29 August, 2016

I Guess Brown Sugar Doesn’t Do It For You

feminism

By in
//')"> //')" > No comments

I guess brown sugar doesn’t do it for you

 

The complete disregard of the black woman by the black man is hidden under the guise of ‘preference.’ Society has conditioned black men to hate black women, the sexism brought towards black women incessantly, the derogatory slurs lurking on our timelines beg the question, when will you lighten the burden of Black women who are often the first to carry yours?

 

Feminism is not a disregard for men. I care about the issues of men. I care about the fears men have. Feminism calls for dismantling patriarchy. Feminism is welcoming of you, and to you. It sees you as a human being, steering you away from the reluctance in which patriarchy makes you bask in, accepting of creeds such as “indoda ayikhali” (men don’t cry). And while I touch on the rise of feminism and believe that everyone should be feminists, allow me to delve in the reality of the black man’s detestation of the black woman.

 

My outrage erupted when I overheard a black guy in conversation saying that he would not marry a black woman so as to avoid the typical black, ululate-up-and-down the street kind of wedding ceremony. The arrangement that the white bride’s wedding costs are often taken care of by the bride’s family was appreciated over the process of uLobolo. Furthermore, reason was given that according to him, he found black women “very ghetto,” continuing to put white and other non-black women above black women.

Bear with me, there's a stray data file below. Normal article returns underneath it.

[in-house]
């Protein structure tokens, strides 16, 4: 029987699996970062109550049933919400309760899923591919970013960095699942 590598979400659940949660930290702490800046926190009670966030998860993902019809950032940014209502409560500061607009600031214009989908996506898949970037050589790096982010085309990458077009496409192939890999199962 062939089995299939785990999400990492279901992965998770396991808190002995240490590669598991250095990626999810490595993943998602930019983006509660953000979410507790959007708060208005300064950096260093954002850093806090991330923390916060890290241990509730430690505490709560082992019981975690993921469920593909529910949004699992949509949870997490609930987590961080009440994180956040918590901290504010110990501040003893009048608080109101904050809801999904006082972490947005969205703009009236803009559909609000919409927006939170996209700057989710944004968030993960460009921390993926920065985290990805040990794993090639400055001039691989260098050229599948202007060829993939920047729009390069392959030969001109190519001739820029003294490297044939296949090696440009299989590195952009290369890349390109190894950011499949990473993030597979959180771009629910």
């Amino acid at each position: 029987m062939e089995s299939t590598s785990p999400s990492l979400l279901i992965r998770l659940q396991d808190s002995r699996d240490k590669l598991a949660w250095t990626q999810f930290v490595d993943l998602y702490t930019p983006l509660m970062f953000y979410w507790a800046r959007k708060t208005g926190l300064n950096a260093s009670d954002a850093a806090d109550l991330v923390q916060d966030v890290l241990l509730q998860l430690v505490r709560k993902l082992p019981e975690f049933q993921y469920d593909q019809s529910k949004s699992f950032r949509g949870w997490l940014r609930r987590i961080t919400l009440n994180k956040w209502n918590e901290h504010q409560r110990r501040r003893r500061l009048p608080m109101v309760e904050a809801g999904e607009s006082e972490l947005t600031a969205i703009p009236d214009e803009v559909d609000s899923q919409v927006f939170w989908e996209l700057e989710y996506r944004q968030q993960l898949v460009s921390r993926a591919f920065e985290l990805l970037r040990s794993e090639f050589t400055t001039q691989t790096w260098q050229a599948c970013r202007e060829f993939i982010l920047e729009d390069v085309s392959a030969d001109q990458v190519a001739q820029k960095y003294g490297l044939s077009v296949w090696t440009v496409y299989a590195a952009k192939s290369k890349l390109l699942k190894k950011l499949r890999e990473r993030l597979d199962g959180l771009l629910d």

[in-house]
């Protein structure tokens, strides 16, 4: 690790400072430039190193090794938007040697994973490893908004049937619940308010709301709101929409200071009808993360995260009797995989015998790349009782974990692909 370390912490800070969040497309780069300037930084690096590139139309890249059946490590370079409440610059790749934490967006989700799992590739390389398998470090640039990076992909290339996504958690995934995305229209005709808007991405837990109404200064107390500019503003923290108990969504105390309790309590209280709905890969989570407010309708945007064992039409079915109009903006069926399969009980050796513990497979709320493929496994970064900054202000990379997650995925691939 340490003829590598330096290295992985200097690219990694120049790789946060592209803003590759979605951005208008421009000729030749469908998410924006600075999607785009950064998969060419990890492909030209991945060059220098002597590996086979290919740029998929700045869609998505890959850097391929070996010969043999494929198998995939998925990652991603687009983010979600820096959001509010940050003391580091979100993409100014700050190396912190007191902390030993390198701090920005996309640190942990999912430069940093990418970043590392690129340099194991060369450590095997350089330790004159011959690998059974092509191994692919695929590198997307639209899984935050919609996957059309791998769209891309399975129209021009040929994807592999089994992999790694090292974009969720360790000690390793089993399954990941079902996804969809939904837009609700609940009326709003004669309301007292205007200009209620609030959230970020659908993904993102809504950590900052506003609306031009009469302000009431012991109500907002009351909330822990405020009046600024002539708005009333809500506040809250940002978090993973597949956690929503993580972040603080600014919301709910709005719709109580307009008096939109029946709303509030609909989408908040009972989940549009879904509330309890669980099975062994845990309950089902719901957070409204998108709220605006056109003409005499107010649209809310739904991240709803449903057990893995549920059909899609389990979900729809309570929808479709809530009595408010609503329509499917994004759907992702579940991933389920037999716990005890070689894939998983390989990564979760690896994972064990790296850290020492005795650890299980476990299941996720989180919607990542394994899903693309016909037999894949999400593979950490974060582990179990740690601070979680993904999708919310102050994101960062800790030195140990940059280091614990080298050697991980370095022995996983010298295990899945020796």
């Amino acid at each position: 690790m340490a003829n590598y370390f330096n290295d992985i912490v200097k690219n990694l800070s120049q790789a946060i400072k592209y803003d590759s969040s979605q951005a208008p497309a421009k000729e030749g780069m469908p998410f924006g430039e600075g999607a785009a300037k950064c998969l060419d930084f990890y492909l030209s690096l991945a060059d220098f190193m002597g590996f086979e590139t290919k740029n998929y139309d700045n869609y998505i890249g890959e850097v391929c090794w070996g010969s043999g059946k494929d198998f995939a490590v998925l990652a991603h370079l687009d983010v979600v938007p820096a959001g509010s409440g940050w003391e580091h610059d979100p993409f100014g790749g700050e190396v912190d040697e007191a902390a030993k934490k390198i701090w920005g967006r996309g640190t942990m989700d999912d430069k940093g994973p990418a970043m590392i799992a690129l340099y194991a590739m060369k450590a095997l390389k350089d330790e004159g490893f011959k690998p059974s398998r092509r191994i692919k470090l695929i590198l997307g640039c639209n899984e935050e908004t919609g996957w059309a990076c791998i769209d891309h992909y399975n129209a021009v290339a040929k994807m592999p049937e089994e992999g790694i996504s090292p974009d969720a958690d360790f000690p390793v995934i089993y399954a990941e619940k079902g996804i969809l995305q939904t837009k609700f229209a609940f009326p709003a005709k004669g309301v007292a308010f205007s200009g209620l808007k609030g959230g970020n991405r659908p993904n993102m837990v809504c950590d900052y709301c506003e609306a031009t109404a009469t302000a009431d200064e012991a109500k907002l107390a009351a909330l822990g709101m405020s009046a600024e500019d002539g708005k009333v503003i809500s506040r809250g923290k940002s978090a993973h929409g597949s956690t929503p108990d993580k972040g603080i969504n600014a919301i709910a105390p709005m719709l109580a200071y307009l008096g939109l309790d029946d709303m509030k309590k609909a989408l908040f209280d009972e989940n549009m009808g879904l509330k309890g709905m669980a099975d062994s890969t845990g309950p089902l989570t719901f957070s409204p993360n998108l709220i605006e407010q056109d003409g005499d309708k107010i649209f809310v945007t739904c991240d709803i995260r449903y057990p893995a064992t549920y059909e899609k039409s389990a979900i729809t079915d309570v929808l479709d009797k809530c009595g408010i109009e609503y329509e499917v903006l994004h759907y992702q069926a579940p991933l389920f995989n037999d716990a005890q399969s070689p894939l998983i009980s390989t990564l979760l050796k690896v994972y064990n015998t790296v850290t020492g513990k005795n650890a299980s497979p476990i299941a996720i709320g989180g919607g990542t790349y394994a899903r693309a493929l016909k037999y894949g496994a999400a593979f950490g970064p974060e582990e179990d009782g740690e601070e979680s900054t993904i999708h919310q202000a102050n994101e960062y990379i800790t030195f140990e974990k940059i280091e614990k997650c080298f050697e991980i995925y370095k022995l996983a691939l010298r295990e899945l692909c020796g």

We need to tread lightly here. Ethnicity and identity are quite intricate things, and image plays such a major role when it comes to identity. We put on weaves/extensions, and relax our hair to embody your preference only to not cut it, to not be good enough. Why do black men not like black women? And we, the very women you hate so much are the ones crying ‘black men matter’ ‘black men you are loved’ in support of you, Iagos of this world.

 

Now it must be clear when discussing these matters that one does not over generalise or oversimplify the issue. And I certainly do not wish to suggest that all Black men hate Black women. But patterns in society exist, and when we make general statements about observable realities, it is to reflect what these patterns are showing. My own deductions about why this particular phenomenon occurs has to do with the racist ideology that Whiteness equates to purity and the further away one is from that, the worse off one is.

 

The racist white man is the devil I know. My battle now lies with my own fellow brothers who don’t hold my blackness in high esteem. So utterings such as, “I would never marry a black woman” and “I connect better with other races” have painfully been accepted. Date someone because you like the person they are, without attaching any race to it. Because they have the mental capacity to keep you intrigued. They have ideologies aligned with yours.  Not because “black women are just not good enough.”

 

I am not bashing interracial relationships. No. I am bashing the black man who treats the black girl with complete disregard and disrespect. And while we black women collectively often either maintain our silence or lift our voices and get to work when you (Black men) need us, we have learned to be our own heroines, faced with the abyss of your prejudice. So let your boys high-five you and congratulate you for dating a white girl, let your misogyny flag fly high as you connect better with your vanilla honey. Because brown sugar just doesn’t cut it for you.

 

Lesego Makgatho